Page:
Posted on Tuesday, 8th May 2012
I loved the décor at The Refinery Bar with its elegant industrial take on urban dining. Its use of floor to ceiling glass windows has also helped to create an airy, light and gracious space, and its use of colour and texture added to its comfort. The Refinery Bar is a visually arresting restaurant. Situated on Southwark Street right behind the Tate Modern, it is well positioned to service museum goers.
The menu is varied with a selection of plates for sharing, nibbles, sandwiches, burgers, mains and steaks. There is also a large selection of cocktails to choose from, including a variety of Bloody Mary type cocktails. I went for the Crystal Mary martini (£7.95) which was so fiery from the Tabasco that I found it too harsh on my palate. But this was made good with an excellent Russian rose martini (£6.95). The drink was well balanced and smooth which helped it go down a treat. Also impressive was the large selection of wines on the drinks menu that you could order by the glass and in varying measures.
The soft shell crab (£7.95) was tasty, and there was a good crunchiness to the batter. But what was perplexing was that it was served with a mayo rather than the caramelised onion and sherry vinaigrette listed on the menu.
I didn’t understand the concept behind the starters of salmon ceviche (£6.95) with dried lemon, coriander and chilli, or the crab ceviche (£6.95) with pink grapefruit and ginger. To be honest, we didn’t order the crab ceviche. The kitchen sent it out by mistake so the waitress generously left the dish with us rather than throw it out – a nice touch I thought. Anyway, ceviche typically incorporates the use of raw seafood and relies on the acidity of citrus juices to marinate (and in essence cook) the seafood. Neither dish had any citrus juices in them, nor was the crab raw. Both dishes lacked seasoning, and while the salmon was lovely and fresh, the crab was not fresh. The cooked prawns in the crab ceviche dish were quite tasty, but otherwise, both the ceviche dishes were very poor.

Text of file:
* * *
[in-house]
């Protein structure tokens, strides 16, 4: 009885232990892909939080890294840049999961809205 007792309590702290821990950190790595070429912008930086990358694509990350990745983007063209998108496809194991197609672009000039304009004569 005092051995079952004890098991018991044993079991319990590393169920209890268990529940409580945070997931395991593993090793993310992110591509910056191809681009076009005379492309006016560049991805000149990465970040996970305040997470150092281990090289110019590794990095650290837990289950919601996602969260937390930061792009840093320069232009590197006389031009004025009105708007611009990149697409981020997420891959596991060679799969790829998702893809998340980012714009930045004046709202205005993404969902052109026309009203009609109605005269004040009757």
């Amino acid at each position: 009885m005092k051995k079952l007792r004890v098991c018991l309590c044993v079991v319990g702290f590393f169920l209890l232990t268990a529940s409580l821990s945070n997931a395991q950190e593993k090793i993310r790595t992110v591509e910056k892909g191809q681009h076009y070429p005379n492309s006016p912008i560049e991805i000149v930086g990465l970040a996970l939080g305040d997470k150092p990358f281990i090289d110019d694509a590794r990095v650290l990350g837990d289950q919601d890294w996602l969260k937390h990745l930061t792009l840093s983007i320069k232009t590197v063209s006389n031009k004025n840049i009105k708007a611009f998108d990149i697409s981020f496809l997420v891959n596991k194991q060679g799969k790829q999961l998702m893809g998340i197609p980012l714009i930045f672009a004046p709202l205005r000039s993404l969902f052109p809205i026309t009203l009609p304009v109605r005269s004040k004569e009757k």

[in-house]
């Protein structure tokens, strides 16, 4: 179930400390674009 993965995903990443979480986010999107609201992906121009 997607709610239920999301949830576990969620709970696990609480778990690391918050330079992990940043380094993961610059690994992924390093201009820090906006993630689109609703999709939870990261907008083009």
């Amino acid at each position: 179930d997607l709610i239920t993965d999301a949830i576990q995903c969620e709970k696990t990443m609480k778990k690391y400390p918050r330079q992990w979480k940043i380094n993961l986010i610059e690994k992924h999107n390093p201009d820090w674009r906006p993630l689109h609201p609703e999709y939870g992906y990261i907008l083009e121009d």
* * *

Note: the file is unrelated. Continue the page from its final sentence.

Steaks of rib-eye steak (£18.95) and sirloin (£14.95) were nicely cooked to the requested medium rare and were decently sized, but could have done with more seasoning. The quality of the steaks was decent and reasonable enough for what they cost. The surf-and-turf addition of lobster with the rib-eye was flavoursome and nicely cooked, and the sides of chips were good and crunchy. Accompanying sauces of béarnaise and blue cheese had a good consistency and flavour.
A blackforest knickerblocker glory (£6.95) in a massive tall glass was decadently filled with yummy ice cream, cherries, cream and chocolate-y brownie bits and was rather satisfying.
The crumble on a blackberry and apple crumble (£4.95) was quite fine with a good crunch to it. The apple could have been cooked longer for a softer effect, but I liked the fact that it wasn’t overly sweet. In this respect, there was a good balance in this dessert.
The service was disorganised and extremely slow on our arrival, even if it was very friendly and pleasant. We were told that these delays were due to a fire alarm going off at The Tate which led to a mass exodus of people rushing into The Refinery. Whatever the story, matters did improve during the latter part of our meal.
This was a bit of a mixed bag. Some of the seafood we tried was good, some not. The meats fared better but needed more seasoning. The desserts were yummy and the drinks menus offered lots of choice and variety.
I suppose one doesn’t go to The Refinery for gourmet food, but I think it has a rightful place as a casual brunch restaurant if you happen to be by the Tate, especially with its good range of drinks choices. Just choose carefully.
I dined as a guest of The Refinery.
Food rating: 2.5/5
Service rating: 3/5
Price range: £20 – £40 for three courses. Excludes drinks and service.